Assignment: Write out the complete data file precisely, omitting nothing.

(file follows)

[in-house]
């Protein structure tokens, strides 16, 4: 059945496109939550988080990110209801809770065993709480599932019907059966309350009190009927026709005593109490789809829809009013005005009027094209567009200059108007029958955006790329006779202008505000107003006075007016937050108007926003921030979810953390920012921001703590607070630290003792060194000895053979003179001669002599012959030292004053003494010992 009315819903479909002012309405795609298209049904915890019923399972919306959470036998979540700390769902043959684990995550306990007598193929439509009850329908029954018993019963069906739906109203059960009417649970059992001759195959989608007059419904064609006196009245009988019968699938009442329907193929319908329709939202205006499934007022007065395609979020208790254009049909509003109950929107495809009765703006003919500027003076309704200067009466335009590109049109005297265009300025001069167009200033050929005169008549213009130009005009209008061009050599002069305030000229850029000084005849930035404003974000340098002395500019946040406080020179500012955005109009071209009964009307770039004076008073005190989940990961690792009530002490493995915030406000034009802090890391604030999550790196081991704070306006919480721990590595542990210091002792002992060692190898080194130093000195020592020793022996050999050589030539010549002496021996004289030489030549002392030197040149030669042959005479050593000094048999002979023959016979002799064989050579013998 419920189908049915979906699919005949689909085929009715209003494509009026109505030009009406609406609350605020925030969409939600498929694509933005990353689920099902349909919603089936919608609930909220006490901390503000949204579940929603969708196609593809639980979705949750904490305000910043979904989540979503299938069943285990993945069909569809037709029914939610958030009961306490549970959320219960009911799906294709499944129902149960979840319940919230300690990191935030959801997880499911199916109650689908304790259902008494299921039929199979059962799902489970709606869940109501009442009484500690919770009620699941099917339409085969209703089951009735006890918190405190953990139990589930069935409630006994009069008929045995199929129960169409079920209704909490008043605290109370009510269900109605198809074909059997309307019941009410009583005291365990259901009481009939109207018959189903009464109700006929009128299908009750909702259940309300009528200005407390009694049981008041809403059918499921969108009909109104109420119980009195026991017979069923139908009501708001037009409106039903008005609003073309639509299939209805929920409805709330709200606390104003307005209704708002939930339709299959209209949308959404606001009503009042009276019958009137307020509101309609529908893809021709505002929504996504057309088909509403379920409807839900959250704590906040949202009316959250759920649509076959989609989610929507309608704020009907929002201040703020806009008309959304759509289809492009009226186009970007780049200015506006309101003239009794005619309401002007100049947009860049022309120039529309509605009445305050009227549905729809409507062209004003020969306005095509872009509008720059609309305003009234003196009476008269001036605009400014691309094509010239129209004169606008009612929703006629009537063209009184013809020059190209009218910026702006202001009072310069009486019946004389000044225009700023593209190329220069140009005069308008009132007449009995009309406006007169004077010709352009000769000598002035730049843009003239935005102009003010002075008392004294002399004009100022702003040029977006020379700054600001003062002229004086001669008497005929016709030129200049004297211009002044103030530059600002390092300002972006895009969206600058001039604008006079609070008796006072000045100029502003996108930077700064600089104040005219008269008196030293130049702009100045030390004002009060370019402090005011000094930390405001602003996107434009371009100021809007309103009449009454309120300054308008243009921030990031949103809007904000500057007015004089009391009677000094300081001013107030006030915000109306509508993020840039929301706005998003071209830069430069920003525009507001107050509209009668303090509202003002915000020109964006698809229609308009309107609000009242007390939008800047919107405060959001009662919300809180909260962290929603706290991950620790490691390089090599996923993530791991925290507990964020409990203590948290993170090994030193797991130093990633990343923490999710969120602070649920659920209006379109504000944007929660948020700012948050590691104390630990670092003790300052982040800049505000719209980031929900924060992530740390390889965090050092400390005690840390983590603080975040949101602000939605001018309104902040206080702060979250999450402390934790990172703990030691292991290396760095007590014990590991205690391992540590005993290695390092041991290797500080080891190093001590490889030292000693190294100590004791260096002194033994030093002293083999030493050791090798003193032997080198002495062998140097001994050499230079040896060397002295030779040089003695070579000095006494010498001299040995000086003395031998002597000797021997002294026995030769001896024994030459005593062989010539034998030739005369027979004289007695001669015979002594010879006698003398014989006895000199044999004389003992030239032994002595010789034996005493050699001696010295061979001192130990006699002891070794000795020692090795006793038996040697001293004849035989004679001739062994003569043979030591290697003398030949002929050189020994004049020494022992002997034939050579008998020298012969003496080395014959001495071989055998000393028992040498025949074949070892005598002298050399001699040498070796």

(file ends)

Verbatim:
[in-house]
């Protein structure tokens, strides 16, 4: 059945496109939550988080990110209801809770065993709480599932019907059966309350009190009927026709005593109490789809829809009013005005009027094209567009200059108007029958955006790329006779202008505000107003006075007016937050108007926003921030979810953390920012921001703590607070630290003792060194000895053979003179001669002599012959030292004053003494010992 009315819903479909002012309405795609298209049904915890019923399972919306959470036998979540700390769902043959684990995550306990007598193929439509009850329908029954018993019963069906739906109203059960009417649970059992001759195959989608007059419904064609006196009245009988019968699938009442329907193929319908329709939202205006499934007022007065395609979020208790254009049909509003109950929107495809009765703006003919500027003076309704200067009466335009590109049109005297265009300025001069167009200033050929005169008549213009130009005009209008061009050599002069305030000229850029000084005849930035404003974000340098002395500019946040406080020179500012955005109009071209009964009307770039004076008073005190989940990961690792009530002490493995915030406000034009802090890391604030999550790196081991704070306006919480721990590595542990210091002792002992060692190898080194130093000195020592020793022996050999050589030539010549002496021996004289030489030549002392030197040149030669042959005479050593000094048999002979023959016979002799064989050579013998 419920189908049915979906699919005949689909085929009715209003494509009026109505030009009406609406609350605020925030969409939600498929694509933005990353689920099902349909919603089936919608609930909220006490901390503000949204579940929603969708196609593809639980979705949750904490305000910043979904989540979503299938069943285990993945069909569809037709029914939610958030009961306490549970959320219960009911799906294709499944129902149960979840319940919230300690990191935030959801997880499911199916109650689908304790259902008494299921039929199979059962799902489970709606869940109501009442009484500690919770009620699941099917339409085969209703089951009735006890918190405190953990139990589930069935409630006994009069008929045995199929129960169409079920209704909490008043605290109370009510269900109605198809074909059997309307019941009410009583005291365990259901009481009939109207018959189903009464109700006929009128299908009750909702259940309300009528200005407390009694049981008041809403059918499921969108009909109104109420119980009195026991017979069923139908009501708001037009409106039903008005609003073309639509299939209805929920409805709330709200606390104003307005209704708002939930339709299959209209949308959404606001009503009042009276019958009137307020509101309609529908893809021709505002929504996504057309088909509403379920409807839900959250704590906040949202009316959250759920649509076959989609989610929507309608704020009907929002201040703020806009008309959304759509289809492009009226186009970007780049200015506006309101003239009794005619309401002007100049947009860049022309120039529309509605009445305050009227549905729809409507062209004003020969306005095509872009509008720059609309305003009234003196009476008269001036605009400014691309094509010239129209004169606008009612929703006629009537063209009184013809020059190209009218910026702006202001009072310069009486019946004389000044225009700023593209190329220069140009005069308008009132007449009995009309406006007169004077010709352009000769000598002035730049843009003239935005102009003010002075008392004294002399004009100022702003040029977006020379700054600001003062002229004086001669008497005929016709030129200049004297211009002044103030530059600002390092300002972006895009969206600058001039604008006079609070008796006072000045100029502003996108930077700064600089104040005219008269008196030293130049702009100045030390004002009060370019402090005011000094930390405001602003996107434009371009100021809007309103009449009454309120300054308008243009921030990031949103809007904000500057007015004089009391009677000094300081001013107030006030915000109306509508993020840039929301706005998003071209830069430069920003525009507001107050509209009668303090509202003002915000020109964006698809229609308009309107609000009242007390939008800047919107405060959001009662919300809180909260962290929603706290991950620790490691390089090599996923993530791991925290507990964020409990203590948290993170090994030193797991130093990633990343923490999710969120602070649920659920209006379109504000944007929660948020700012948050590691104390630990670092003790300052982040800049505000719209980031929900924060992530740390390889965090050092400390005690840390983590603080975040949101602000939605001018309104902040206080702060979250999450402390934790990172703990030691292991290396760095007590014990590991205690391992540590005993290695390092041991290797500080080891190093001590490889030292000693190294100590004791260096002194033994030093002293083999030493050791090798003193032997080198002495062998140097001994050499230079040896060397002295030779040089003695070579000095006494010498001299040995000086003395031998002597000797021997002294026995030769001896024994030459005593062989010539034998030739005369027979004289007695001669015979002594010879006698003398014989006895000199044999004389003992030239032994002595010789034996005493050699001696010295061979001192130990006699002891070794000795020692090795006793038996040697001293004849035989004679001739062994003569043979030591290697003398030949002929050189020994004049020494022992002997034939050579008998020298012969003496080395014959001495071989055998000393028992040498025949074949070892005598002298050399001699040498070796």